The City’s willingness to consider any request from a developer no matter how outrageous was well demonstrated by the Kimber Park fiasco.
A developer owns a piece of land which is zoned as open space. The developer wants to build houses on the land and asks for a re-zoning. Why the City even considered this request is unclear – why not just say no, sorry, this is zoned for open space. You can’t develop housing there. Instead, the Council wasted hours and hours of meetings debating whether to grant the request.
The neighbors formed a group called Save Kimber Park. They were so concerned that they spent thousands of dollars and hundreds of volunteer hours gathering signatures for an initiative to make it harder for the city to re-zone open space, the Open Space Initiative.
The neighbors gathered enough votes to force the City Council to make a choice: either adopt the proposed initiative or put it on the ballot in November.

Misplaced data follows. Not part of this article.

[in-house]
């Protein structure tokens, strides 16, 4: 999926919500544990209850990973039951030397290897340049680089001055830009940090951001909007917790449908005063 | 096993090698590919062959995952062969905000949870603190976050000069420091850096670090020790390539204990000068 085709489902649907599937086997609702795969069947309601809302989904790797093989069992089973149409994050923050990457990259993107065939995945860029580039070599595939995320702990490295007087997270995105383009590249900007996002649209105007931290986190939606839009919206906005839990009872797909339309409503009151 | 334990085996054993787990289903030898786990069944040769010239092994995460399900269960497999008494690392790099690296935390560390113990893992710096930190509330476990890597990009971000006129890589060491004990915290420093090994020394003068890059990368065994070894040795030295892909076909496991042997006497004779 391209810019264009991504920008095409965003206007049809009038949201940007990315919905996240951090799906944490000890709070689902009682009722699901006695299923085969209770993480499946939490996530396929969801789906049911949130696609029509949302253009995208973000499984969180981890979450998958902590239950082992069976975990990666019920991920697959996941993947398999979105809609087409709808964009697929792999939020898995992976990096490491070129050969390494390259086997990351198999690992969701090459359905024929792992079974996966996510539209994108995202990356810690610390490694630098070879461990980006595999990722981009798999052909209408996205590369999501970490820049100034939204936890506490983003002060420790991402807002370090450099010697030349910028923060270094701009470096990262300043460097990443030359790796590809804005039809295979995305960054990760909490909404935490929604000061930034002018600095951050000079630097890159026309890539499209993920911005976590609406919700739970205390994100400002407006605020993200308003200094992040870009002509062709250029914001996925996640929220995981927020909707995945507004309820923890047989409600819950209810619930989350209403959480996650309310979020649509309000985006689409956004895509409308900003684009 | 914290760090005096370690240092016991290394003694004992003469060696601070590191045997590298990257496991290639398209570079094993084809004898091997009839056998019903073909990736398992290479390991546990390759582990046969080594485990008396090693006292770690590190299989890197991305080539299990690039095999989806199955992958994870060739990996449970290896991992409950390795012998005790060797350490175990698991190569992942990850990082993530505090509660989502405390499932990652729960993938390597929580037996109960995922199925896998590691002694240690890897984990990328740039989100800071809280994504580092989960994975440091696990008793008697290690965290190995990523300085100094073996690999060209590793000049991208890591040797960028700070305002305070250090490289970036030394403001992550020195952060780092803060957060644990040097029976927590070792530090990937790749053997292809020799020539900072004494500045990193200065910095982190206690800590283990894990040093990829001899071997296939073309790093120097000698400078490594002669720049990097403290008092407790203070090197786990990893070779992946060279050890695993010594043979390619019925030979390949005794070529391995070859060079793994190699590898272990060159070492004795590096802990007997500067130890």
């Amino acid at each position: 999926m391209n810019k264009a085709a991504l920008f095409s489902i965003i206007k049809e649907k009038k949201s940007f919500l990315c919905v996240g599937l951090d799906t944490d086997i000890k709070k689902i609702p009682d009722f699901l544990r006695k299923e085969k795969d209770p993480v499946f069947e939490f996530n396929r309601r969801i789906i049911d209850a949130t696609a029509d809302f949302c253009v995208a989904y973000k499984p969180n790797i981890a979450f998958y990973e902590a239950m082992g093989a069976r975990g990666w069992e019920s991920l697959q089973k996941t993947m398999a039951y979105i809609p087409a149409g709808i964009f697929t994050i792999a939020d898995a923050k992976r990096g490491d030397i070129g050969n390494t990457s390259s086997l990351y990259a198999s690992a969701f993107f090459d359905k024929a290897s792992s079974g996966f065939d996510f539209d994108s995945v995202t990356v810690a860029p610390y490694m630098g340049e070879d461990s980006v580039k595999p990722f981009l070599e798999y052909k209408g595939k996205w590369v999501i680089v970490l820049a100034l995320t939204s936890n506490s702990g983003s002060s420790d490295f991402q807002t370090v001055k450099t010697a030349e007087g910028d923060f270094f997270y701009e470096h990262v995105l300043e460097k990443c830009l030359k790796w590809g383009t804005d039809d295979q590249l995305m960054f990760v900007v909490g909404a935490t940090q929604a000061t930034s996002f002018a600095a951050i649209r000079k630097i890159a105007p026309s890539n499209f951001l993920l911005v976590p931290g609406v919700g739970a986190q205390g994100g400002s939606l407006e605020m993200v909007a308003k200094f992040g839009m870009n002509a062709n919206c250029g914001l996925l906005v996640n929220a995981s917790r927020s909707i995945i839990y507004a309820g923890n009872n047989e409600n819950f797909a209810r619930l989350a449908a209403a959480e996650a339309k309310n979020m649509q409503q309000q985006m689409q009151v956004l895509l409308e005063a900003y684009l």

Last night, by a 3-2 vote the City Council decided to adopt the Open Space Initiative, instead of going through the costly and time-consuming process of putting it up to a vote of Fremont residents.
The Council’s decision saves the backers of the initiative from having to go through the campaign process which would have cost them a lot of time and money (in addition to what they have already spent gathering signatures).
A big congratulations goes to the Save Kimber Park people for making this happen. Their work in raising this issue, gathering signatures, etc. is the kind of civic involvement that our City needs more of. While the adoption of the initiative does not fully resolve the issue, this is a big step in the right direction.
But why did we have to go through this? Why didn’t the City Council simply reject the request in the first place? This is yet another example of the City Council bending over backwards to try to accommodate every developer’s scheme to make more profit.
In my opinion, Council should have made it clear from the get go that they would NOT be in favor of changing the zoning to allow for housing on the site. That would have prevented this whole situation from occurring in the first place.